“As it is put to him that a warrant had already been issued and that police were currently searching his home.

“The home in which he had stashed dozens of pairs of women’s underwear, the home he shared with his wife, who was currently being made aware of the situation.” Smyth says, laying it out the situation bluntly.

“Russell, you know there’s only one option.”


Williams’ confession is disturbingly calm, with horrific acts detailed without emotion.

He admits to the two murders, the sexual assaults, and to breaking into a series of homes in order to steal underwear. He admits to stripping naked and masturbating.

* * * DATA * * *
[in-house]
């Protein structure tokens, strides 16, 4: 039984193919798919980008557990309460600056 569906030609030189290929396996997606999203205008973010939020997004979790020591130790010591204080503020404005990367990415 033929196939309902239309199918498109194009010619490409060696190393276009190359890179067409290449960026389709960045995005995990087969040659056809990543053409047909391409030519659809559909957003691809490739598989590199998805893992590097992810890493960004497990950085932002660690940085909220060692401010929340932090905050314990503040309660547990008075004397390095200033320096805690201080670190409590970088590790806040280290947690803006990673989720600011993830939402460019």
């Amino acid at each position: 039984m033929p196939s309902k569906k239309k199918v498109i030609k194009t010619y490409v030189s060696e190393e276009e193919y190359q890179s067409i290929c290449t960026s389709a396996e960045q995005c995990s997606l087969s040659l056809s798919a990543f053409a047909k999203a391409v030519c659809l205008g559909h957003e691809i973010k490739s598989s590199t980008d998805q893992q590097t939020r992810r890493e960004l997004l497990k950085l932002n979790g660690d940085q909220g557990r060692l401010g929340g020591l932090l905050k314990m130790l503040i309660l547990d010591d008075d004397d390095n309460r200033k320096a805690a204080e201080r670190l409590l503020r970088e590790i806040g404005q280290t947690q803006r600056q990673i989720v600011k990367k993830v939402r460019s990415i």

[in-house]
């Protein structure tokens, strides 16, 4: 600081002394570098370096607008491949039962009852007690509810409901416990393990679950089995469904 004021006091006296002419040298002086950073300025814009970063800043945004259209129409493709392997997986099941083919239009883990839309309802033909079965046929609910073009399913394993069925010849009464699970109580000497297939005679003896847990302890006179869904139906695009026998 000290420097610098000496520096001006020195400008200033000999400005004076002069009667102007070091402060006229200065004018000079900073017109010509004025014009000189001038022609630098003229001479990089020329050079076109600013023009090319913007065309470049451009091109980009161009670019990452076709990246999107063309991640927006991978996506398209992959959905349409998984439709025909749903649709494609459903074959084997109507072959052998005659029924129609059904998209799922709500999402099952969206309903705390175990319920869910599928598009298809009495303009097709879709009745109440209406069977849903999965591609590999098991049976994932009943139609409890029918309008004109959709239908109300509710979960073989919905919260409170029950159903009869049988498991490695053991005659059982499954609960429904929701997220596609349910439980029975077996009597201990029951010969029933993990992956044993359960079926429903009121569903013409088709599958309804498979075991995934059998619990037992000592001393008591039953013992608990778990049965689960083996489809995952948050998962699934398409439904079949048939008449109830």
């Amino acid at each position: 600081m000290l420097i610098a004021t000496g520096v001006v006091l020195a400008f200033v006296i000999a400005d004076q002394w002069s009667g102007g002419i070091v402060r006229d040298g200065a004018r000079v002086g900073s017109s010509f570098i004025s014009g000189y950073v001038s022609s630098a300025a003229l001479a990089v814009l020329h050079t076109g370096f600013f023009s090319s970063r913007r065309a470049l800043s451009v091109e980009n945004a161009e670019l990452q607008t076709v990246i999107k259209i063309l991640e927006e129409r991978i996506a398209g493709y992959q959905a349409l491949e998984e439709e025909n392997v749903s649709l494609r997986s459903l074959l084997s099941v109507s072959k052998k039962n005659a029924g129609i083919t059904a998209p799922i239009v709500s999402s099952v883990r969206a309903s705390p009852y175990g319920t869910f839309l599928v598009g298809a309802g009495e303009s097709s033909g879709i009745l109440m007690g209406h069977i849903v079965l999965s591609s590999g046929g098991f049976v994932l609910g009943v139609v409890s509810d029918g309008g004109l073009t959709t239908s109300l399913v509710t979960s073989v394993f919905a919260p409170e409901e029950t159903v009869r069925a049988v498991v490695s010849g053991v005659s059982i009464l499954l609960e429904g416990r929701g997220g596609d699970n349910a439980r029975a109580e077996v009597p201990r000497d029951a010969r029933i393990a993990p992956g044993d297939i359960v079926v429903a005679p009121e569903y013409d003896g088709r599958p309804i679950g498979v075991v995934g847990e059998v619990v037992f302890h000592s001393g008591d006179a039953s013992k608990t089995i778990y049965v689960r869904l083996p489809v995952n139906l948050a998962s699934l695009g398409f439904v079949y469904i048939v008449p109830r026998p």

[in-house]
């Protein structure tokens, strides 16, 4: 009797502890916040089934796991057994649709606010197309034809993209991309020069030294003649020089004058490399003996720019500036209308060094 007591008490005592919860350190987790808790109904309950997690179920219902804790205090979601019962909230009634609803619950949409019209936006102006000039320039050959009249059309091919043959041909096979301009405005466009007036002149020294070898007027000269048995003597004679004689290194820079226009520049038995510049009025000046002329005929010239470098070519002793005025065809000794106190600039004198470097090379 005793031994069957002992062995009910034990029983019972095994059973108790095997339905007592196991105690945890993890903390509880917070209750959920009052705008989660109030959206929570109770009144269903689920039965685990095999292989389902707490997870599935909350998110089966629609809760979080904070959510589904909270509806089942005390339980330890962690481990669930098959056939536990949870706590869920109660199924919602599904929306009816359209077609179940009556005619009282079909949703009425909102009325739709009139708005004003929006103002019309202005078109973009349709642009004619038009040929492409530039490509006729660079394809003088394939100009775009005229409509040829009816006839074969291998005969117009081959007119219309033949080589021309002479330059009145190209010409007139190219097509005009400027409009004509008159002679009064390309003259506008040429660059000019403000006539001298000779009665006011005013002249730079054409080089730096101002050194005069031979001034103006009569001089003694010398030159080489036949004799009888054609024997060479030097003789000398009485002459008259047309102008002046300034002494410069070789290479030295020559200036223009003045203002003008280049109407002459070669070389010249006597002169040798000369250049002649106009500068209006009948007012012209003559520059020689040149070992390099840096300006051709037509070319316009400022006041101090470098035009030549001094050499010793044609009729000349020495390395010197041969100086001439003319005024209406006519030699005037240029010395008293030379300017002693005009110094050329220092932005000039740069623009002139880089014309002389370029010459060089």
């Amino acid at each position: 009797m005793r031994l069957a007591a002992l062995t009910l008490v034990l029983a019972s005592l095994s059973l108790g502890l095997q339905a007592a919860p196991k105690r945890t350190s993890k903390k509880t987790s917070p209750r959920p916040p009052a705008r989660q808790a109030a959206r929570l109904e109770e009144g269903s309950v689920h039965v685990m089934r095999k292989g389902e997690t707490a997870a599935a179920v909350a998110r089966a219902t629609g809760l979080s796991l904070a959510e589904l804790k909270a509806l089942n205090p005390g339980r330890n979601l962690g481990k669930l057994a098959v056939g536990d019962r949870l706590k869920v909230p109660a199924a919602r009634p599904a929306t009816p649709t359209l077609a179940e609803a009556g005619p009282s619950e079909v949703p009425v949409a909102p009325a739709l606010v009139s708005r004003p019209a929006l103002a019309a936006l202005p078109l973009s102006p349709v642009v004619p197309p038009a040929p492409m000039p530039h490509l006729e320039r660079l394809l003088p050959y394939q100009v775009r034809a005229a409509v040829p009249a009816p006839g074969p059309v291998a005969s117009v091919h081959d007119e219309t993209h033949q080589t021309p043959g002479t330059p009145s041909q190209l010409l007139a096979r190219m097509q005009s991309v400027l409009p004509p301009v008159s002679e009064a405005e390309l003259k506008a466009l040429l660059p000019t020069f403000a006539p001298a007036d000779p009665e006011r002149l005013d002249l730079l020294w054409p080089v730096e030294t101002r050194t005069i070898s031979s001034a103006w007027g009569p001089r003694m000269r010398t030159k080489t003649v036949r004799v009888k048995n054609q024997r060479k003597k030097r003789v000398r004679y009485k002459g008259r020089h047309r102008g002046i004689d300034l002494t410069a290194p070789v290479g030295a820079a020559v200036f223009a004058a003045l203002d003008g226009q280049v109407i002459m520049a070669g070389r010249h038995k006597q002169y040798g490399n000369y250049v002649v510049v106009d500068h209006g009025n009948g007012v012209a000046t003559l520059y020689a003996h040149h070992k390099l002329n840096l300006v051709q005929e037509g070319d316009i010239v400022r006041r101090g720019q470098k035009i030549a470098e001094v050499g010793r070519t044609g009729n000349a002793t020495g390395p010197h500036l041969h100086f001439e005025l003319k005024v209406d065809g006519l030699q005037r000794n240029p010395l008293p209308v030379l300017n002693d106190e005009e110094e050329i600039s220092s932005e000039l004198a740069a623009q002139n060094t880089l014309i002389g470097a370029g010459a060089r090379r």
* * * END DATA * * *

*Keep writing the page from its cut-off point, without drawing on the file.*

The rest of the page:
At one point he refers to Lloyd as a “very nice girl”, adding, “I think I killed her because I knew her story would be recognised.

“She knew I was taking pictures.”

Of Corporal Marie-France Comeau, the flight attendant he killed, he explained: “I only met her once. She said she lived alone.”


Before his trial started, Williams wrote letters to the relatives of his two murder victims, no doubt under advisement from his legal team.

These letters were chilling in their callous appropriation of emotion.

Writing to Jessica Lloyd’s mother, Williams unwittingly highlights the horrific circumstances of how he entered and extinguished her life.

“I know she loved you very much,” he wrote. “She told me so, again and again.”

By the time of his court case, in October 2010, Williams had suddenly gained some empathy for his victims.

At least this is how he portrayed himself, telling the court he was “indescribably ashamed” for his “despicable” crimes.

“I caution the court and the public that these facts will be extremely disturbing,” the crown lawyer warned at the start of the trial.